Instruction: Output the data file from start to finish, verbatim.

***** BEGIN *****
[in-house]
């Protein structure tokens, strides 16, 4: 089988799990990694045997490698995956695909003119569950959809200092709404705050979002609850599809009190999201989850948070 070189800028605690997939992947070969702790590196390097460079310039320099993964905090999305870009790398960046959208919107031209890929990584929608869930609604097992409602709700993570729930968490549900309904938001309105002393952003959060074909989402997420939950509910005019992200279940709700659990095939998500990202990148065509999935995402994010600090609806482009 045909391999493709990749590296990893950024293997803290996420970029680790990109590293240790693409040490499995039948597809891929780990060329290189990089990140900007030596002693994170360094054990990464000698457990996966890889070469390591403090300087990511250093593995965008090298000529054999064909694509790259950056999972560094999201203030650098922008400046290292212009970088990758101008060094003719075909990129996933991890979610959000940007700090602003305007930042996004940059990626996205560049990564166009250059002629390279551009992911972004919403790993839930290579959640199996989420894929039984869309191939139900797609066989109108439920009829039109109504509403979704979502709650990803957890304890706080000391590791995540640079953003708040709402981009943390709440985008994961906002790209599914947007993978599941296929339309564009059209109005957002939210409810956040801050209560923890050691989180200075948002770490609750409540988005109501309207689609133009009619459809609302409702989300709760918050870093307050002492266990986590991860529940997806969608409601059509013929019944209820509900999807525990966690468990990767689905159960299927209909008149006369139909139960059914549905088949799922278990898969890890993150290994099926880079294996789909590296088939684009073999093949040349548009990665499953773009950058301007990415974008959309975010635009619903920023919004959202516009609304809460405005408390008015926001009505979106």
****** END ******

[in-house]
């Protein structure tokens, strides 16, 4: 089988799990990694045997490698995956695909003119569950959809200092709404705050979002609850599809009190999201989850948070 070189800028605690997939992947070969702790590196390097460079310039320099993964905090999305870009790398960046959208919107031209890929990584929608869930609604097992409602709700993570729930968490549900309904938001309105002393952003959060074909989402997420939950509910005019992200279940709700659990095939998500990202990148065509999935995402994010600090609806482009 045909391999493709990749590296990893950024293997803290996420970029680790990109590293240790693409040490499995039948597809891929780990060329290189990089990140900007030596002693994170360094054990990464000698457990996966890889070469390591403090300087990511250093593995965008090298000529054999064909694509790259950056999972560094999201203030650098922008400046290292212009970088990758101008060094003719075909990129996933991890979610959000940007700090602003305007930042996004940059990626996205560049990564166009250059002629390279551009992911972004919403790993839930290579959640199996989420894929039984869309191939139900797609066989109108439920009829039109109504509403979704979502709650990803957890304890706080000391590791995540640079953003708040709402981009943390709440985008994961906002790209599914947007993978599941296929339309564009059209109005957002939210409810956040801050209560923890050691989180200075948002770490609750409540988005109501309207689609133009009619459809609302409702989300709760918050870093307050002492266990986590991860529940997806969608409601059509013929019944209820509900999807525990966690468990990767689905159960299927209909008149006369139909139960059914549905088949799922278990898969890890993150290994099926880079294996789909590296088939684009073999093949040349548009990665499953773009950058301007990415974008959309975010635009619903920023919004959202516009609304809460405005408390008015926001009505979106």